What is physiotherapy?
You may be a self-referrer for physiotherapy or you may have been referred via your GP, Consultant, employer or insurance company. Physiotherapy can treat most of the areas in your body and can be beneficial if you have musculoskeletal pain or nerve problems. Physiotherapy can help control and reduce pain, strengthen weak areas and help loosen stiff areas. Therefore, treatment can aid post-operative rehabilitation, sports injuries, back pain and many other conditions.
What happens at the initial assessment?
Your initial consultation and treatment will last 45 minutes and any follow up will be 30 minutes. At your initial consultation your physiotherapist will ask you lots of questions about your symptoms, including any previous medical problems and any medication you may be taking so they can make an informed diagnosis.
They will then ask to assess the problem area. To assess you properly the treating physiotherapist will need to observe the affected area(s) and this will normally require you to remove an appropriate level of clothing (but never your underwear). Be prepared to remove upper garments for neck, upper back or shoulder problems and for lower limb (leg) problems, to remove lower garments. Please bring a pair of shorts to the assessment with you if you need to remove lower garments. We always have clean shorts available at Roundwood if you wish to borrow some. Just ask your physiotherapist. For people with lower back pain, it is important that your physiotherapist can see the whole of your spine and legs, or problems contributing to your symptoms may not be picked up.
Please let your physiotherapist know at any time during your consultation if you feel unhappy exposing any part of your body. At any time, prior or during the assessment you can ask for it to be stopped. You are welcome and encouraged to ask any questions so you remain fully informed at all times.
According to your wishes the assessment can be modified. After you have been assessed, your physiotherapist will tell you what problems they feel are contributing to your symptoms and propose a plan for treatment. Your physiotherapist will explain their reasoning for the proposed treatment plan, giving you options for going forward with treatment. An example of a treatment plan may include “hands on treatment” or an individual exercise programme. Although many of the treatment techniques that a physiotherapist use and suggest are unlikely to worsen your symptoms, some may result in some temporary soreness.
Other procedures such as acupuncture and manipulative therapy can carry some risks – your physiotherapist should offer potential benefits, risks and alternatives. Your decision whether to agree to treatment (or not) will not impact upon your care in any way. Once you have given your consent further appointments will then be arranged, at a time convenient to you, wherever possible, to allow you to continue with your treatment.
What am I agreeing to?
Unless you have given your consent, your physiotherapist will not begin any form of objective assessment or treatment. Consent may be given verbally or maybe required in writing for some procedures such as acupuncture. Before saying ‘yes’ to any part of your assessment and/or treatment, you need to feel fully informed about what you are agreeing to. It is your responsibility to let your physiotherapist know if you have any reservations or unanswered questions about the proposed treatment. Your physiotherapist will make sure you understand all your treatment options and will answer any question that you ask regarding your treatment plan.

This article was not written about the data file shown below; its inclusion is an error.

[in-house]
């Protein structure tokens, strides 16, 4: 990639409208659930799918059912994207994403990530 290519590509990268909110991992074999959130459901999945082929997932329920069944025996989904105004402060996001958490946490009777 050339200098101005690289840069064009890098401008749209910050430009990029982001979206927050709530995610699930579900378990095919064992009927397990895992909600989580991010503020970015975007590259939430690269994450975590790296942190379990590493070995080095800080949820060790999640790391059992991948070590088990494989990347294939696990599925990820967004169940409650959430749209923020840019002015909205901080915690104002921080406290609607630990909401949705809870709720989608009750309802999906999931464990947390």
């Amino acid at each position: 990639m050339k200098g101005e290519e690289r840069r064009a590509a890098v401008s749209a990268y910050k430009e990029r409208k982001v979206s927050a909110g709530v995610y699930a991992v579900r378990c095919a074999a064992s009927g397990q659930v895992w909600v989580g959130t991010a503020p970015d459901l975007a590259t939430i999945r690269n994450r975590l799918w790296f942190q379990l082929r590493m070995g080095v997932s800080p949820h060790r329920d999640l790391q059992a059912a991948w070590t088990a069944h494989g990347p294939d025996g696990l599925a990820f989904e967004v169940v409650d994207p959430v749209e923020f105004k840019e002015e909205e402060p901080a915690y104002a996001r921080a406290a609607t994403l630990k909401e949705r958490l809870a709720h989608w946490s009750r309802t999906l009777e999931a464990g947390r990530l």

What might the treatment plan involve?
Treatment offered may include a mixture of acupuncture, manual therapy, ultrasound and soft tissue work. In addition, it is likely that your physiotherapist will give you some exercises and advice to do at home to assist your recovery.
How many sessions will I need?
Your physiotherapist will give you some indication of expected recovery times after your initial assessment. Generally speaking, if you do not feel an improvement after 5 treatment sessions, your physiotherapist may discuss with you about further options at that stage. If you have had your symptoms for a long period or if you have had surgery then some conditions can take longer than others to resolve. If your physiotherapist doesn’t think they can help you with your symptoms, they will explain why and may contact your GP or other healthcare professional with your consent.
What happens at the end of my treatment plan?
If you have been referred to us via an insurance company, your GP or Consultant your physiotherapist will make every effort to inform them of your progress during treatment and may send update reports as requested. When your treatment has completed a final report will be sent to your referrer indicating what treatment you have undergone and the outcome of these treatments subject to your explicit consent.
Can I bring someone with me to my appointment?
Yes, you can, and they are welcome with your consent to stay with you while you have your assessment and treatment. Roundwood Health Clinic do operate a chaperone policy with prior arrangement.
Can I see my health records?
Yes you can request your records at any time by writing to the practice manager of Roundwood Health Clinic. We will need to speak with the physiotherapist to obtain their consent regarding any opinions in the notes before we can release them to yourself. Your physiotherapist will be able to explain the procedure for doing this to you.
If I wish to make a complaint, how would I do this?
If you have any concerns regarding your physiotherapist or treatment then please speak directly with the practice manager or a director who will work to resolve matters. If your complaint is not resolved please do write to us and we will respond to you directly:
Roundwood Health Clinic
110, Dodworth Road